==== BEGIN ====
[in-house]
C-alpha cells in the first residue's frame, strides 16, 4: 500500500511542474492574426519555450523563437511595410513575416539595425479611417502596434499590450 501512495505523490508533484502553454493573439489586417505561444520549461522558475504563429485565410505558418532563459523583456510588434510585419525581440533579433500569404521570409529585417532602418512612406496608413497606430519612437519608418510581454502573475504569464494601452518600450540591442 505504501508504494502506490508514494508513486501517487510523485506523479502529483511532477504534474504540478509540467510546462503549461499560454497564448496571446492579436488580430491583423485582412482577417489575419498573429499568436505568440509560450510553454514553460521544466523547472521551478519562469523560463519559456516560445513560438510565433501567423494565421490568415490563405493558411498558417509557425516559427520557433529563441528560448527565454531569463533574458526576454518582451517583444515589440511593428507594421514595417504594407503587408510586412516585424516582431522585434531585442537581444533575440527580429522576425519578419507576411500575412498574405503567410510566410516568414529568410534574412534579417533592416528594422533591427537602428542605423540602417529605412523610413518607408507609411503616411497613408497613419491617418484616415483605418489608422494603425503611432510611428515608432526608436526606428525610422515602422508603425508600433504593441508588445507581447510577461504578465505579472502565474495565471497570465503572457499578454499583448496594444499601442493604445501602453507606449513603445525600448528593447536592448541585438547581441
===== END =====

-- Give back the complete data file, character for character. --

[in-house]
C-alpha cells in the first residue's frame, strides 16, 4: 500500500511542474492574426519555450523563437511595410513575416539595425479611417502596434499590450 501512495505523490508533484502553454493573439489586417505561444520549461522558475504563429485565410505558418532563459523583456510588434510585419525581440533579433500569404521570409529585417532602418512612406496608413497606430519612437519608418510581454502573475504569464494601452518600450540591442 505504501508504494502506490508514494508513486501517487510523485506523479502529483511532477504534474504540478509540467510546462503549461499560454497564448496571446492579436488580430491583423485582412482577417489575419498573429499568436505568440509560450510553454514553460521544466523547472521551478519562469523560463519559456516560445513560438510565433501567423494565421490568415490563405493558411498558417509557425516559427520557433529563441528560448527565454531569463533574458526576454518582451517583444515589440511593428507594421514595417504594407503587408510586412516585424516582431522585434531585442537581444533575440527580429522576425519578419507576411500575412498574405503567410510566410516568414529568410534574412534579417533592416528594422533591427537602428542605423540602417529605412523610413518607408507609411503616411497613408497613419491617418484616415483605418489608422494603425503611432510611428515608432526608436526606428525610422515602422508603425508600433504593441508588445507581447510577461504578465505579472502565474495565471497570465503572457499578454499583448496594444499601442493604445501602453507606449513603445525600448528593447536592448541585438547581441